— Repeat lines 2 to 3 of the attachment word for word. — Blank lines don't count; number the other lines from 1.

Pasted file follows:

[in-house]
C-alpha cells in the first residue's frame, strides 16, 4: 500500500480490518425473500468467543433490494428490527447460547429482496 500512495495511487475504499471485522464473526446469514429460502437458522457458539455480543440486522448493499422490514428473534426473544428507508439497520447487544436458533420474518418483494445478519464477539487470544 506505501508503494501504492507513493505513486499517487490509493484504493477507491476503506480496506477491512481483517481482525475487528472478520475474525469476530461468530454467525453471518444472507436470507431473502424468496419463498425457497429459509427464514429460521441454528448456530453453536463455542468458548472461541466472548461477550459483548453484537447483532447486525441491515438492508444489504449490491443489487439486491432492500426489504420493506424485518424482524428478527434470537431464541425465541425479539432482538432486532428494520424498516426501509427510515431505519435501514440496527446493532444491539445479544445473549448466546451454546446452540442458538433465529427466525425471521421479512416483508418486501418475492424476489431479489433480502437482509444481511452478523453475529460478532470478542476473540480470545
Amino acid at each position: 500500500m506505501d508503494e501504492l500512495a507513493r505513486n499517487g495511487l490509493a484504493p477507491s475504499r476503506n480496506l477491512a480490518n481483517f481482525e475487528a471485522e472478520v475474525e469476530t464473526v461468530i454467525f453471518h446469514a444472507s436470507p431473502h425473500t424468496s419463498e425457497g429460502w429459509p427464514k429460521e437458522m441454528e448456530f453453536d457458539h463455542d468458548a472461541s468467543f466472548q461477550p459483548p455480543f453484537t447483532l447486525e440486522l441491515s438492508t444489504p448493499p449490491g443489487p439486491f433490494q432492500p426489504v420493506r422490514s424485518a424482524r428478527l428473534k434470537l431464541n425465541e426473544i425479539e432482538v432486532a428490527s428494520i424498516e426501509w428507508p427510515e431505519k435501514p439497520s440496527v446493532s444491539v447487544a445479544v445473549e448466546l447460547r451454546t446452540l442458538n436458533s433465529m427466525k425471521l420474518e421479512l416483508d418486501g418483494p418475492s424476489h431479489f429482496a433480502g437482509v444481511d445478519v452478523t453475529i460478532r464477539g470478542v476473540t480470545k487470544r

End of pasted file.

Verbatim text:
C-alpha cells in the first residue's frame, strides 16, 4: 500500500480490518425473500468467543433490494428490527447460547429482496 500512495495511487475504499471485522464473526446469514429460502437458522457458539455480543440486522448493499422490514428473534426473544428507508439497520447487544436458533420474518418483494445478519464477539487470544 506505501508503494501504492507513493505513486499517487490509493484504493477507491476503506480496506477491512481483517481482525475487528472478520475474525469476530461468530454467525453471518444472507436470507431473502424468496419463498425457497429459509427464514429460521441454528448456530453453536463455542468458548472461541466472548461477550459483548453484537447483532447486525441491515438492508444489504449490491443489487439486491432492500426489504420493506424485518424482524428478527434470537431464541425465541425479539432482538432486532428494520424498516426501509427510515431505519435501514440496527446493532444491539445479544445473549448466546451454546446452540442458538433465529427466525425471521421479512416483508418486501418475492424476489431479489433480502437482509444481511452478523453475529460478532470478542476473540480470545
Amino acid at each position: 500500500m506505501d508503494e501504492l500512495a507513493r505513486n499517487g495511487l490509493a484504493p477507491s475504499r476503506n480496506l477491512a480490518n481483517f481482525e475487528a471485522e472478520v475474525e469476530t464473526v461468530i454467525f453471518h446469514a444472507s436470507p431473502h425473500t424468496s419463498e425457497g429460502w429459509p427464514k429460521e437458522m441454528e448456530f453453536d457458539h463455542d468458548a472461541s468467543f466472548q461477550p459483548p455480543f453484537t447483532l447486525e440486522l441491515s438492508t444489504p448493499p449490491g443489487p439486491f433490494q432492500p426489504v420493506r422490514s424485518a424482524r428478527l428473534k434470537l431464541n425465541e426473544i425479539e432482538v432486532a428490527s428494520i424498516e426501509w428507508p427510515e431505519k435501514p439497520s440496527v446493532s444491539v447487544a445479544v445473549e448466546l447460547r451454546t446452540l442458538n436458533s433465529m427466525k425471521l420474518e421479512l416483508d418486501g418483494p418475492s424476489h431479489f429482496a433480502g437482509v444481511d445478519v452478523t453475529i460478532r464477539g470478542v476473540t480470545k487470544r